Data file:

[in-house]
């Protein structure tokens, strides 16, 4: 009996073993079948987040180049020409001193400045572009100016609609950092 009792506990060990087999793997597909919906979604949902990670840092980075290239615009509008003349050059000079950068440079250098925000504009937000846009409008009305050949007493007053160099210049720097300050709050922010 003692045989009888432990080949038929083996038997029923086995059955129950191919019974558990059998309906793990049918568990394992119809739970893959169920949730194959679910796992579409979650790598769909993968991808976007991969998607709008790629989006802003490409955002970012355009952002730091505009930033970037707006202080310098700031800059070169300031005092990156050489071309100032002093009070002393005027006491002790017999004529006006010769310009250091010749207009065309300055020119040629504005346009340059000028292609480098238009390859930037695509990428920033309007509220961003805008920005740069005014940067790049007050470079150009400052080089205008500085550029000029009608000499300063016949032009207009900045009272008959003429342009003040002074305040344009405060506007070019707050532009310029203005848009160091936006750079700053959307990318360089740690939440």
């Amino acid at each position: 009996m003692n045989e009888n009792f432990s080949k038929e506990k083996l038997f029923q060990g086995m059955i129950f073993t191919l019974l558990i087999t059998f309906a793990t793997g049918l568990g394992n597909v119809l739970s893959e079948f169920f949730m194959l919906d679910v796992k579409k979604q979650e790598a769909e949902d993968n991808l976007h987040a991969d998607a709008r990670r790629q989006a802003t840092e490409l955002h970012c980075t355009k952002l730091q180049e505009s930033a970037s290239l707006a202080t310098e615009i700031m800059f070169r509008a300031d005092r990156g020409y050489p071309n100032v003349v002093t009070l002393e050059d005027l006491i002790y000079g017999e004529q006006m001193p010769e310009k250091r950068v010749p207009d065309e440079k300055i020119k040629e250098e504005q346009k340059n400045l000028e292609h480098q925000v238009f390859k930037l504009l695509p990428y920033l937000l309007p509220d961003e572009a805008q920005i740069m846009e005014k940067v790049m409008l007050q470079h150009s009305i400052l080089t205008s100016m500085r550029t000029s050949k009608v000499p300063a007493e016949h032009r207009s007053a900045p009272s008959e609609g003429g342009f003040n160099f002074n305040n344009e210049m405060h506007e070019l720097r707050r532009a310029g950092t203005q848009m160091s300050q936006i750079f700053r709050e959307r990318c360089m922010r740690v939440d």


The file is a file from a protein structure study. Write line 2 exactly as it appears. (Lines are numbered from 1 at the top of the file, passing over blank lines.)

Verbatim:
């Protein structure tokens, strides 16, 4: 009996073993079948987040180049020409001193400045572009100016609609950092 009792506990060990087999793997597909919906979604949902990670840092980075290239615009509008003349050059000079950068440079250098925000504009937000846009409008009305050949007493007053160099210049720097300050709050922010 003692045989009888432990080949038929083996038997029923086995059955129950191919019974558990059998309906793990049918568990394992119809739970893959169920949730194959679910796992579409979650790598769909993968991808976007991969998607709008790629989006802003490409955002970012355009952002730091505009930033970037707006202080310098700031800059070169300031005092990156050489071309100032002093009070002393005027006491002790017999004529006006010769310009250091010749207009065309300055020119040629504005346009340059000028292609480098238009390859930037695509990428920033309007509220961003805008920005740069005014940067790049007050470079150009400052080089205008500085550029000029009608000499300063016949032009207009900045009272008959003429342009003040002074305040344009405060506007070019707050532009310029203005848009160091936006750079700053959307990318360089740690939440």